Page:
Sponsored by

It’s good Apple will no longer ship chargers, but consumers beware

WWDC – The Apple Worldwide Developer Conference. Home of the latest, greatest and upcoming features developers need to know in the next release of Apple’s software offerings. Alongside this conference, leaks of the next iteration of devices are commonplace.

This year, media was buzzing with an apparent leak by analyst Ming-Chi Kuo who stated that the iPhone 12 would no longer ship with earphones or a power adapter in the box. Other phone manufacturers such as Samsung have soon followed suit.

Such a leak comes against previous comments made by “Mr White” on Twitter that the phone would come with a 20-watt charger – presumably to enable faster “fast charging”

The 20W charger bares the model number A2305. A charger with the same model number has been certified in Norway by Norges Elektriske Materiellkontroll. A second charger with the model number A2247 has been certified for use in Australia.

It seems this 20W charger is destined for our devices.

So why the apparent shift?

The decision to not include one seems to be based on the fact that most users already have a method of charging their device. When was the last time you charged your phone using the charger it came with? Indeed, as Apple is forced to adopt the USB-C standard across its devices consumers have more choice and availability in ways to charge their devices.

But I feel there is more to this move.

As a lecturer teaching professional practises in engineering, I teach my students the importance of ethics. As a member of the Institute of Engineers Australia our code of ethics requires all engineers to “Promote Sustainability”. Indeed, we are required to not only “balance the needs of the present with the needs of the future” but to also “practise engineering to foster the health, safety and wellbeing of the community and environment.” I believe this is exactly what Apple is doing.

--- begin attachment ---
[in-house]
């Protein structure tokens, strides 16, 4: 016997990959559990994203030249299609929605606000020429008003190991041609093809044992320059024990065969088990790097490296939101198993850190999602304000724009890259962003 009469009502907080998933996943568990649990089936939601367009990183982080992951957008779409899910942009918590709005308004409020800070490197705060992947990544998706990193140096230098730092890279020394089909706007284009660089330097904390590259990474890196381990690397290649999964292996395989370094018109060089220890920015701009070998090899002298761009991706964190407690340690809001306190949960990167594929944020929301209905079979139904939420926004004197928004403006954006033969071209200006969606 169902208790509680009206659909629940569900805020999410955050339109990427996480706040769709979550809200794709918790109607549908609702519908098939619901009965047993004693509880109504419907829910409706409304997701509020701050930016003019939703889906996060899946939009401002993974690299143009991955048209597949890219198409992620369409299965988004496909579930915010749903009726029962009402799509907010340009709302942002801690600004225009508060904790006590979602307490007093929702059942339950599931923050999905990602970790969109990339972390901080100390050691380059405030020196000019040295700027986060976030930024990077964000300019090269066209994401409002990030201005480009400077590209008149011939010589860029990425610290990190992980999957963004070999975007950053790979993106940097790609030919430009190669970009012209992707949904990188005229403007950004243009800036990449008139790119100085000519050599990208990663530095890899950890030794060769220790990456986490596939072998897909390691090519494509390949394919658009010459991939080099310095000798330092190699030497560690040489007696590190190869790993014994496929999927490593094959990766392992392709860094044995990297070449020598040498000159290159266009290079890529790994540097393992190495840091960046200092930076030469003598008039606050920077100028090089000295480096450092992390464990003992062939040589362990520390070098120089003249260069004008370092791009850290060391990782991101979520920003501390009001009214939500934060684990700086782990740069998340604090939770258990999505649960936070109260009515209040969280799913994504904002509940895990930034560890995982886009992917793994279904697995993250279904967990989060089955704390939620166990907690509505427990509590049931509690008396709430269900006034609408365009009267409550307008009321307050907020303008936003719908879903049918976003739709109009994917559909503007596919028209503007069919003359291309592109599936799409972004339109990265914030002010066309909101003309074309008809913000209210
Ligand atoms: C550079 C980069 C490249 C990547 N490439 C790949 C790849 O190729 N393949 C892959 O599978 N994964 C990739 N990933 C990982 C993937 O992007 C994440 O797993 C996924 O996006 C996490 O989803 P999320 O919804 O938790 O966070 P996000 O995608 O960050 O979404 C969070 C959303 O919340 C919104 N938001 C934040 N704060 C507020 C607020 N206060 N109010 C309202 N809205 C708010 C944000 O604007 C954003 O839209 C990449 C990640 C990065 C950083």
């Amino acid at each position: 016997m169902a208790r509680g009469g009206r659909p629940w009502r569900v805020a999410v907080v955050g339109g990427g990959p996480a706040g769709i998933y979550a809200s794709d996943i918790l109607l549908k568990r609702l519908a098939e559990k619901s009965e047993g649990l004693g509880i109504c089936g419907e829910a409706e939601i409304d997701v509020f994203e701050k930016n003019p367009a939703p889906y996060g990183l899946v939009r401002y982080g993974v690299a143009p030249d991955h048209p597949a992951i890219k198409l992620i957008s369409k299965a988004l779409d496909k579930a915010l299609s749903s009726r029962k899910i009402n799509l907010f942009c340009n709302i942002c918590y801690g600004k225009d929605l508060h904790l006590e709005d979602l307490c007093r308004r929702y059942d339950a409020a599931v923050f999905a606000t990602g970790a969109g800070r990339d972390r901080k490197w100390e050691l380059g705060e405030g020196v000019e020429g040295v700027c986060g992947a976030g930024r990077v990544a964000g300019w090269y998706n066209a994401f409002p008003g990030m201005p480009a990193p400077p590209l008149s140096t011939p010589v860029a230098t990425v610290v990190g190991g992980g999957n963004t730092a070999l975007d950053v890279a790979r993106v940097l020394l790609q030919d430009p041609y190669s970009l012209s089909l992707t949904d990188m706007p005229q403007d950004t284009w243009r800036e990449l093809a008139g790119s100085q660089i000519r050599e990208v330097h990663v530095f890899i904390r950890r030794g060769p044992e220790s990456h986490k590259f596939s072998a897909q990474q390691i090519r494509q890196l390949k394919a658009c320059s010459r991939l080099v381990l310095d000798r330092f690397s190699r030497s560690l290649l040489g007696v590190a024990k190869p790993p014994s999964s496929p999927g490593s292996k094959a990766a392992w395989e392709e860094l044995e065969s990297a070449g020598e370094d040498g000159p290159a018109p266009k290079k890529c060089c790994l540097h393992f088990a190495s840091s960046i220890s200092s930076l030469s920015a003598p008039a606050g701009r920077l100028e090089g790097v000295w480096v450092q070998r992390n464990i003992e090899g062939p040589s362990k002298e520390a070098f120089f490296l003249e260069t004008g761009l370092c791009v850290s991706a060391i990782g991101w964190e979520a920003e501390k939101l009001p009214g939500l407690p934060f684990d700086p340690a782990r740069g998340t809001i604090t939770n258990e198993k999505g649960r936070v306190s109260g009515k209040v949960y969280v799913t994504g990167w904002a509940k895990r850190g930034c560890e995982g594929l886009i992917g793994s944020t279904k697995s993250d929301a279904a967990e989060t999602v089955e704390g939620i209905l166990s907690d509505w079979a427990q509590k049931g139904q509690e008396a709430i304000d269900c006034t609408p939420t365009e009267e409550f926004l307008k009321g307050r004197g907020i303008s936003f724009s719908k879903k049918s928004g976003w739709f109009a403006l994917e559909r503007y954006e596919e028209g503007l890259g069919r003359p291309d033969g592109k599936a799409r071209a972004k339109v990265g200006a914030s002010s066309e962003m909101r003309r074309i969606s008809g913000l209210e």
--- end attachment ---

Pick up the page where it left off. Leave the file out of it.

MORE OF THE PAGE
By no longer shipping chargers, Apple would be making a conscious move to reduce electronic waste.

But, it might not be this environmentally-conscious reason Apple is making this move.

Increasingly, Apple is being forced to adopt standardisation across it’s products. This includes a push by the European Union to create a standard smartphone charger. By no longer including a charger in the box, Apple and other companies may, in effect, be bypassing this requirement.

It is apparent many can see the environmental benefit in not including a charger. After all, how many of these old wall warts are lying around our homes now? However, consumers are responding by demanding a suitable value trade-off.

Indeed, many will be happy to purchase a charger should they need it (what other option do you have) but, they don’t want to see exorbitant prices attached.

A phone charger on a popular Chinese shopping website goes for as little as $6AUD
18-Watt USB-C Power Adapter screenshot taken from the Apple Store shows a similar charger would go for around $50AUD.

Here we encounter another problem. Many do not understand how sophisticated modern chargers genuinely are. As a result, many may cheapen out and buy chargers that are simply unsafe and not fit for purpose.

Kev Sherrif did a great tear down a few years back highlighting this problem by analysing iPad Chargers.

As an electrical engineer, the Apple-branded chargers are a feat of engineering with many additional safety features that are not obvious. The cost is justified. Many consumers might not understand this. Fake chargers have been known to catch fire due to lack of safety features.

A fake charger which has caught fire due to lack of safety features.

As Apple and Samsung move away from including chargers in the box, consumers need to be aware of the risk involved in using counterfeit and cheap products to charge their devices.

While it is environmentally conscious to not include chargers in the box the decision many cause more problems than the environmental one it aims to solve.

Leave a Reply

This site uses Akismet to reduce spam. Learn how your comment data is processed.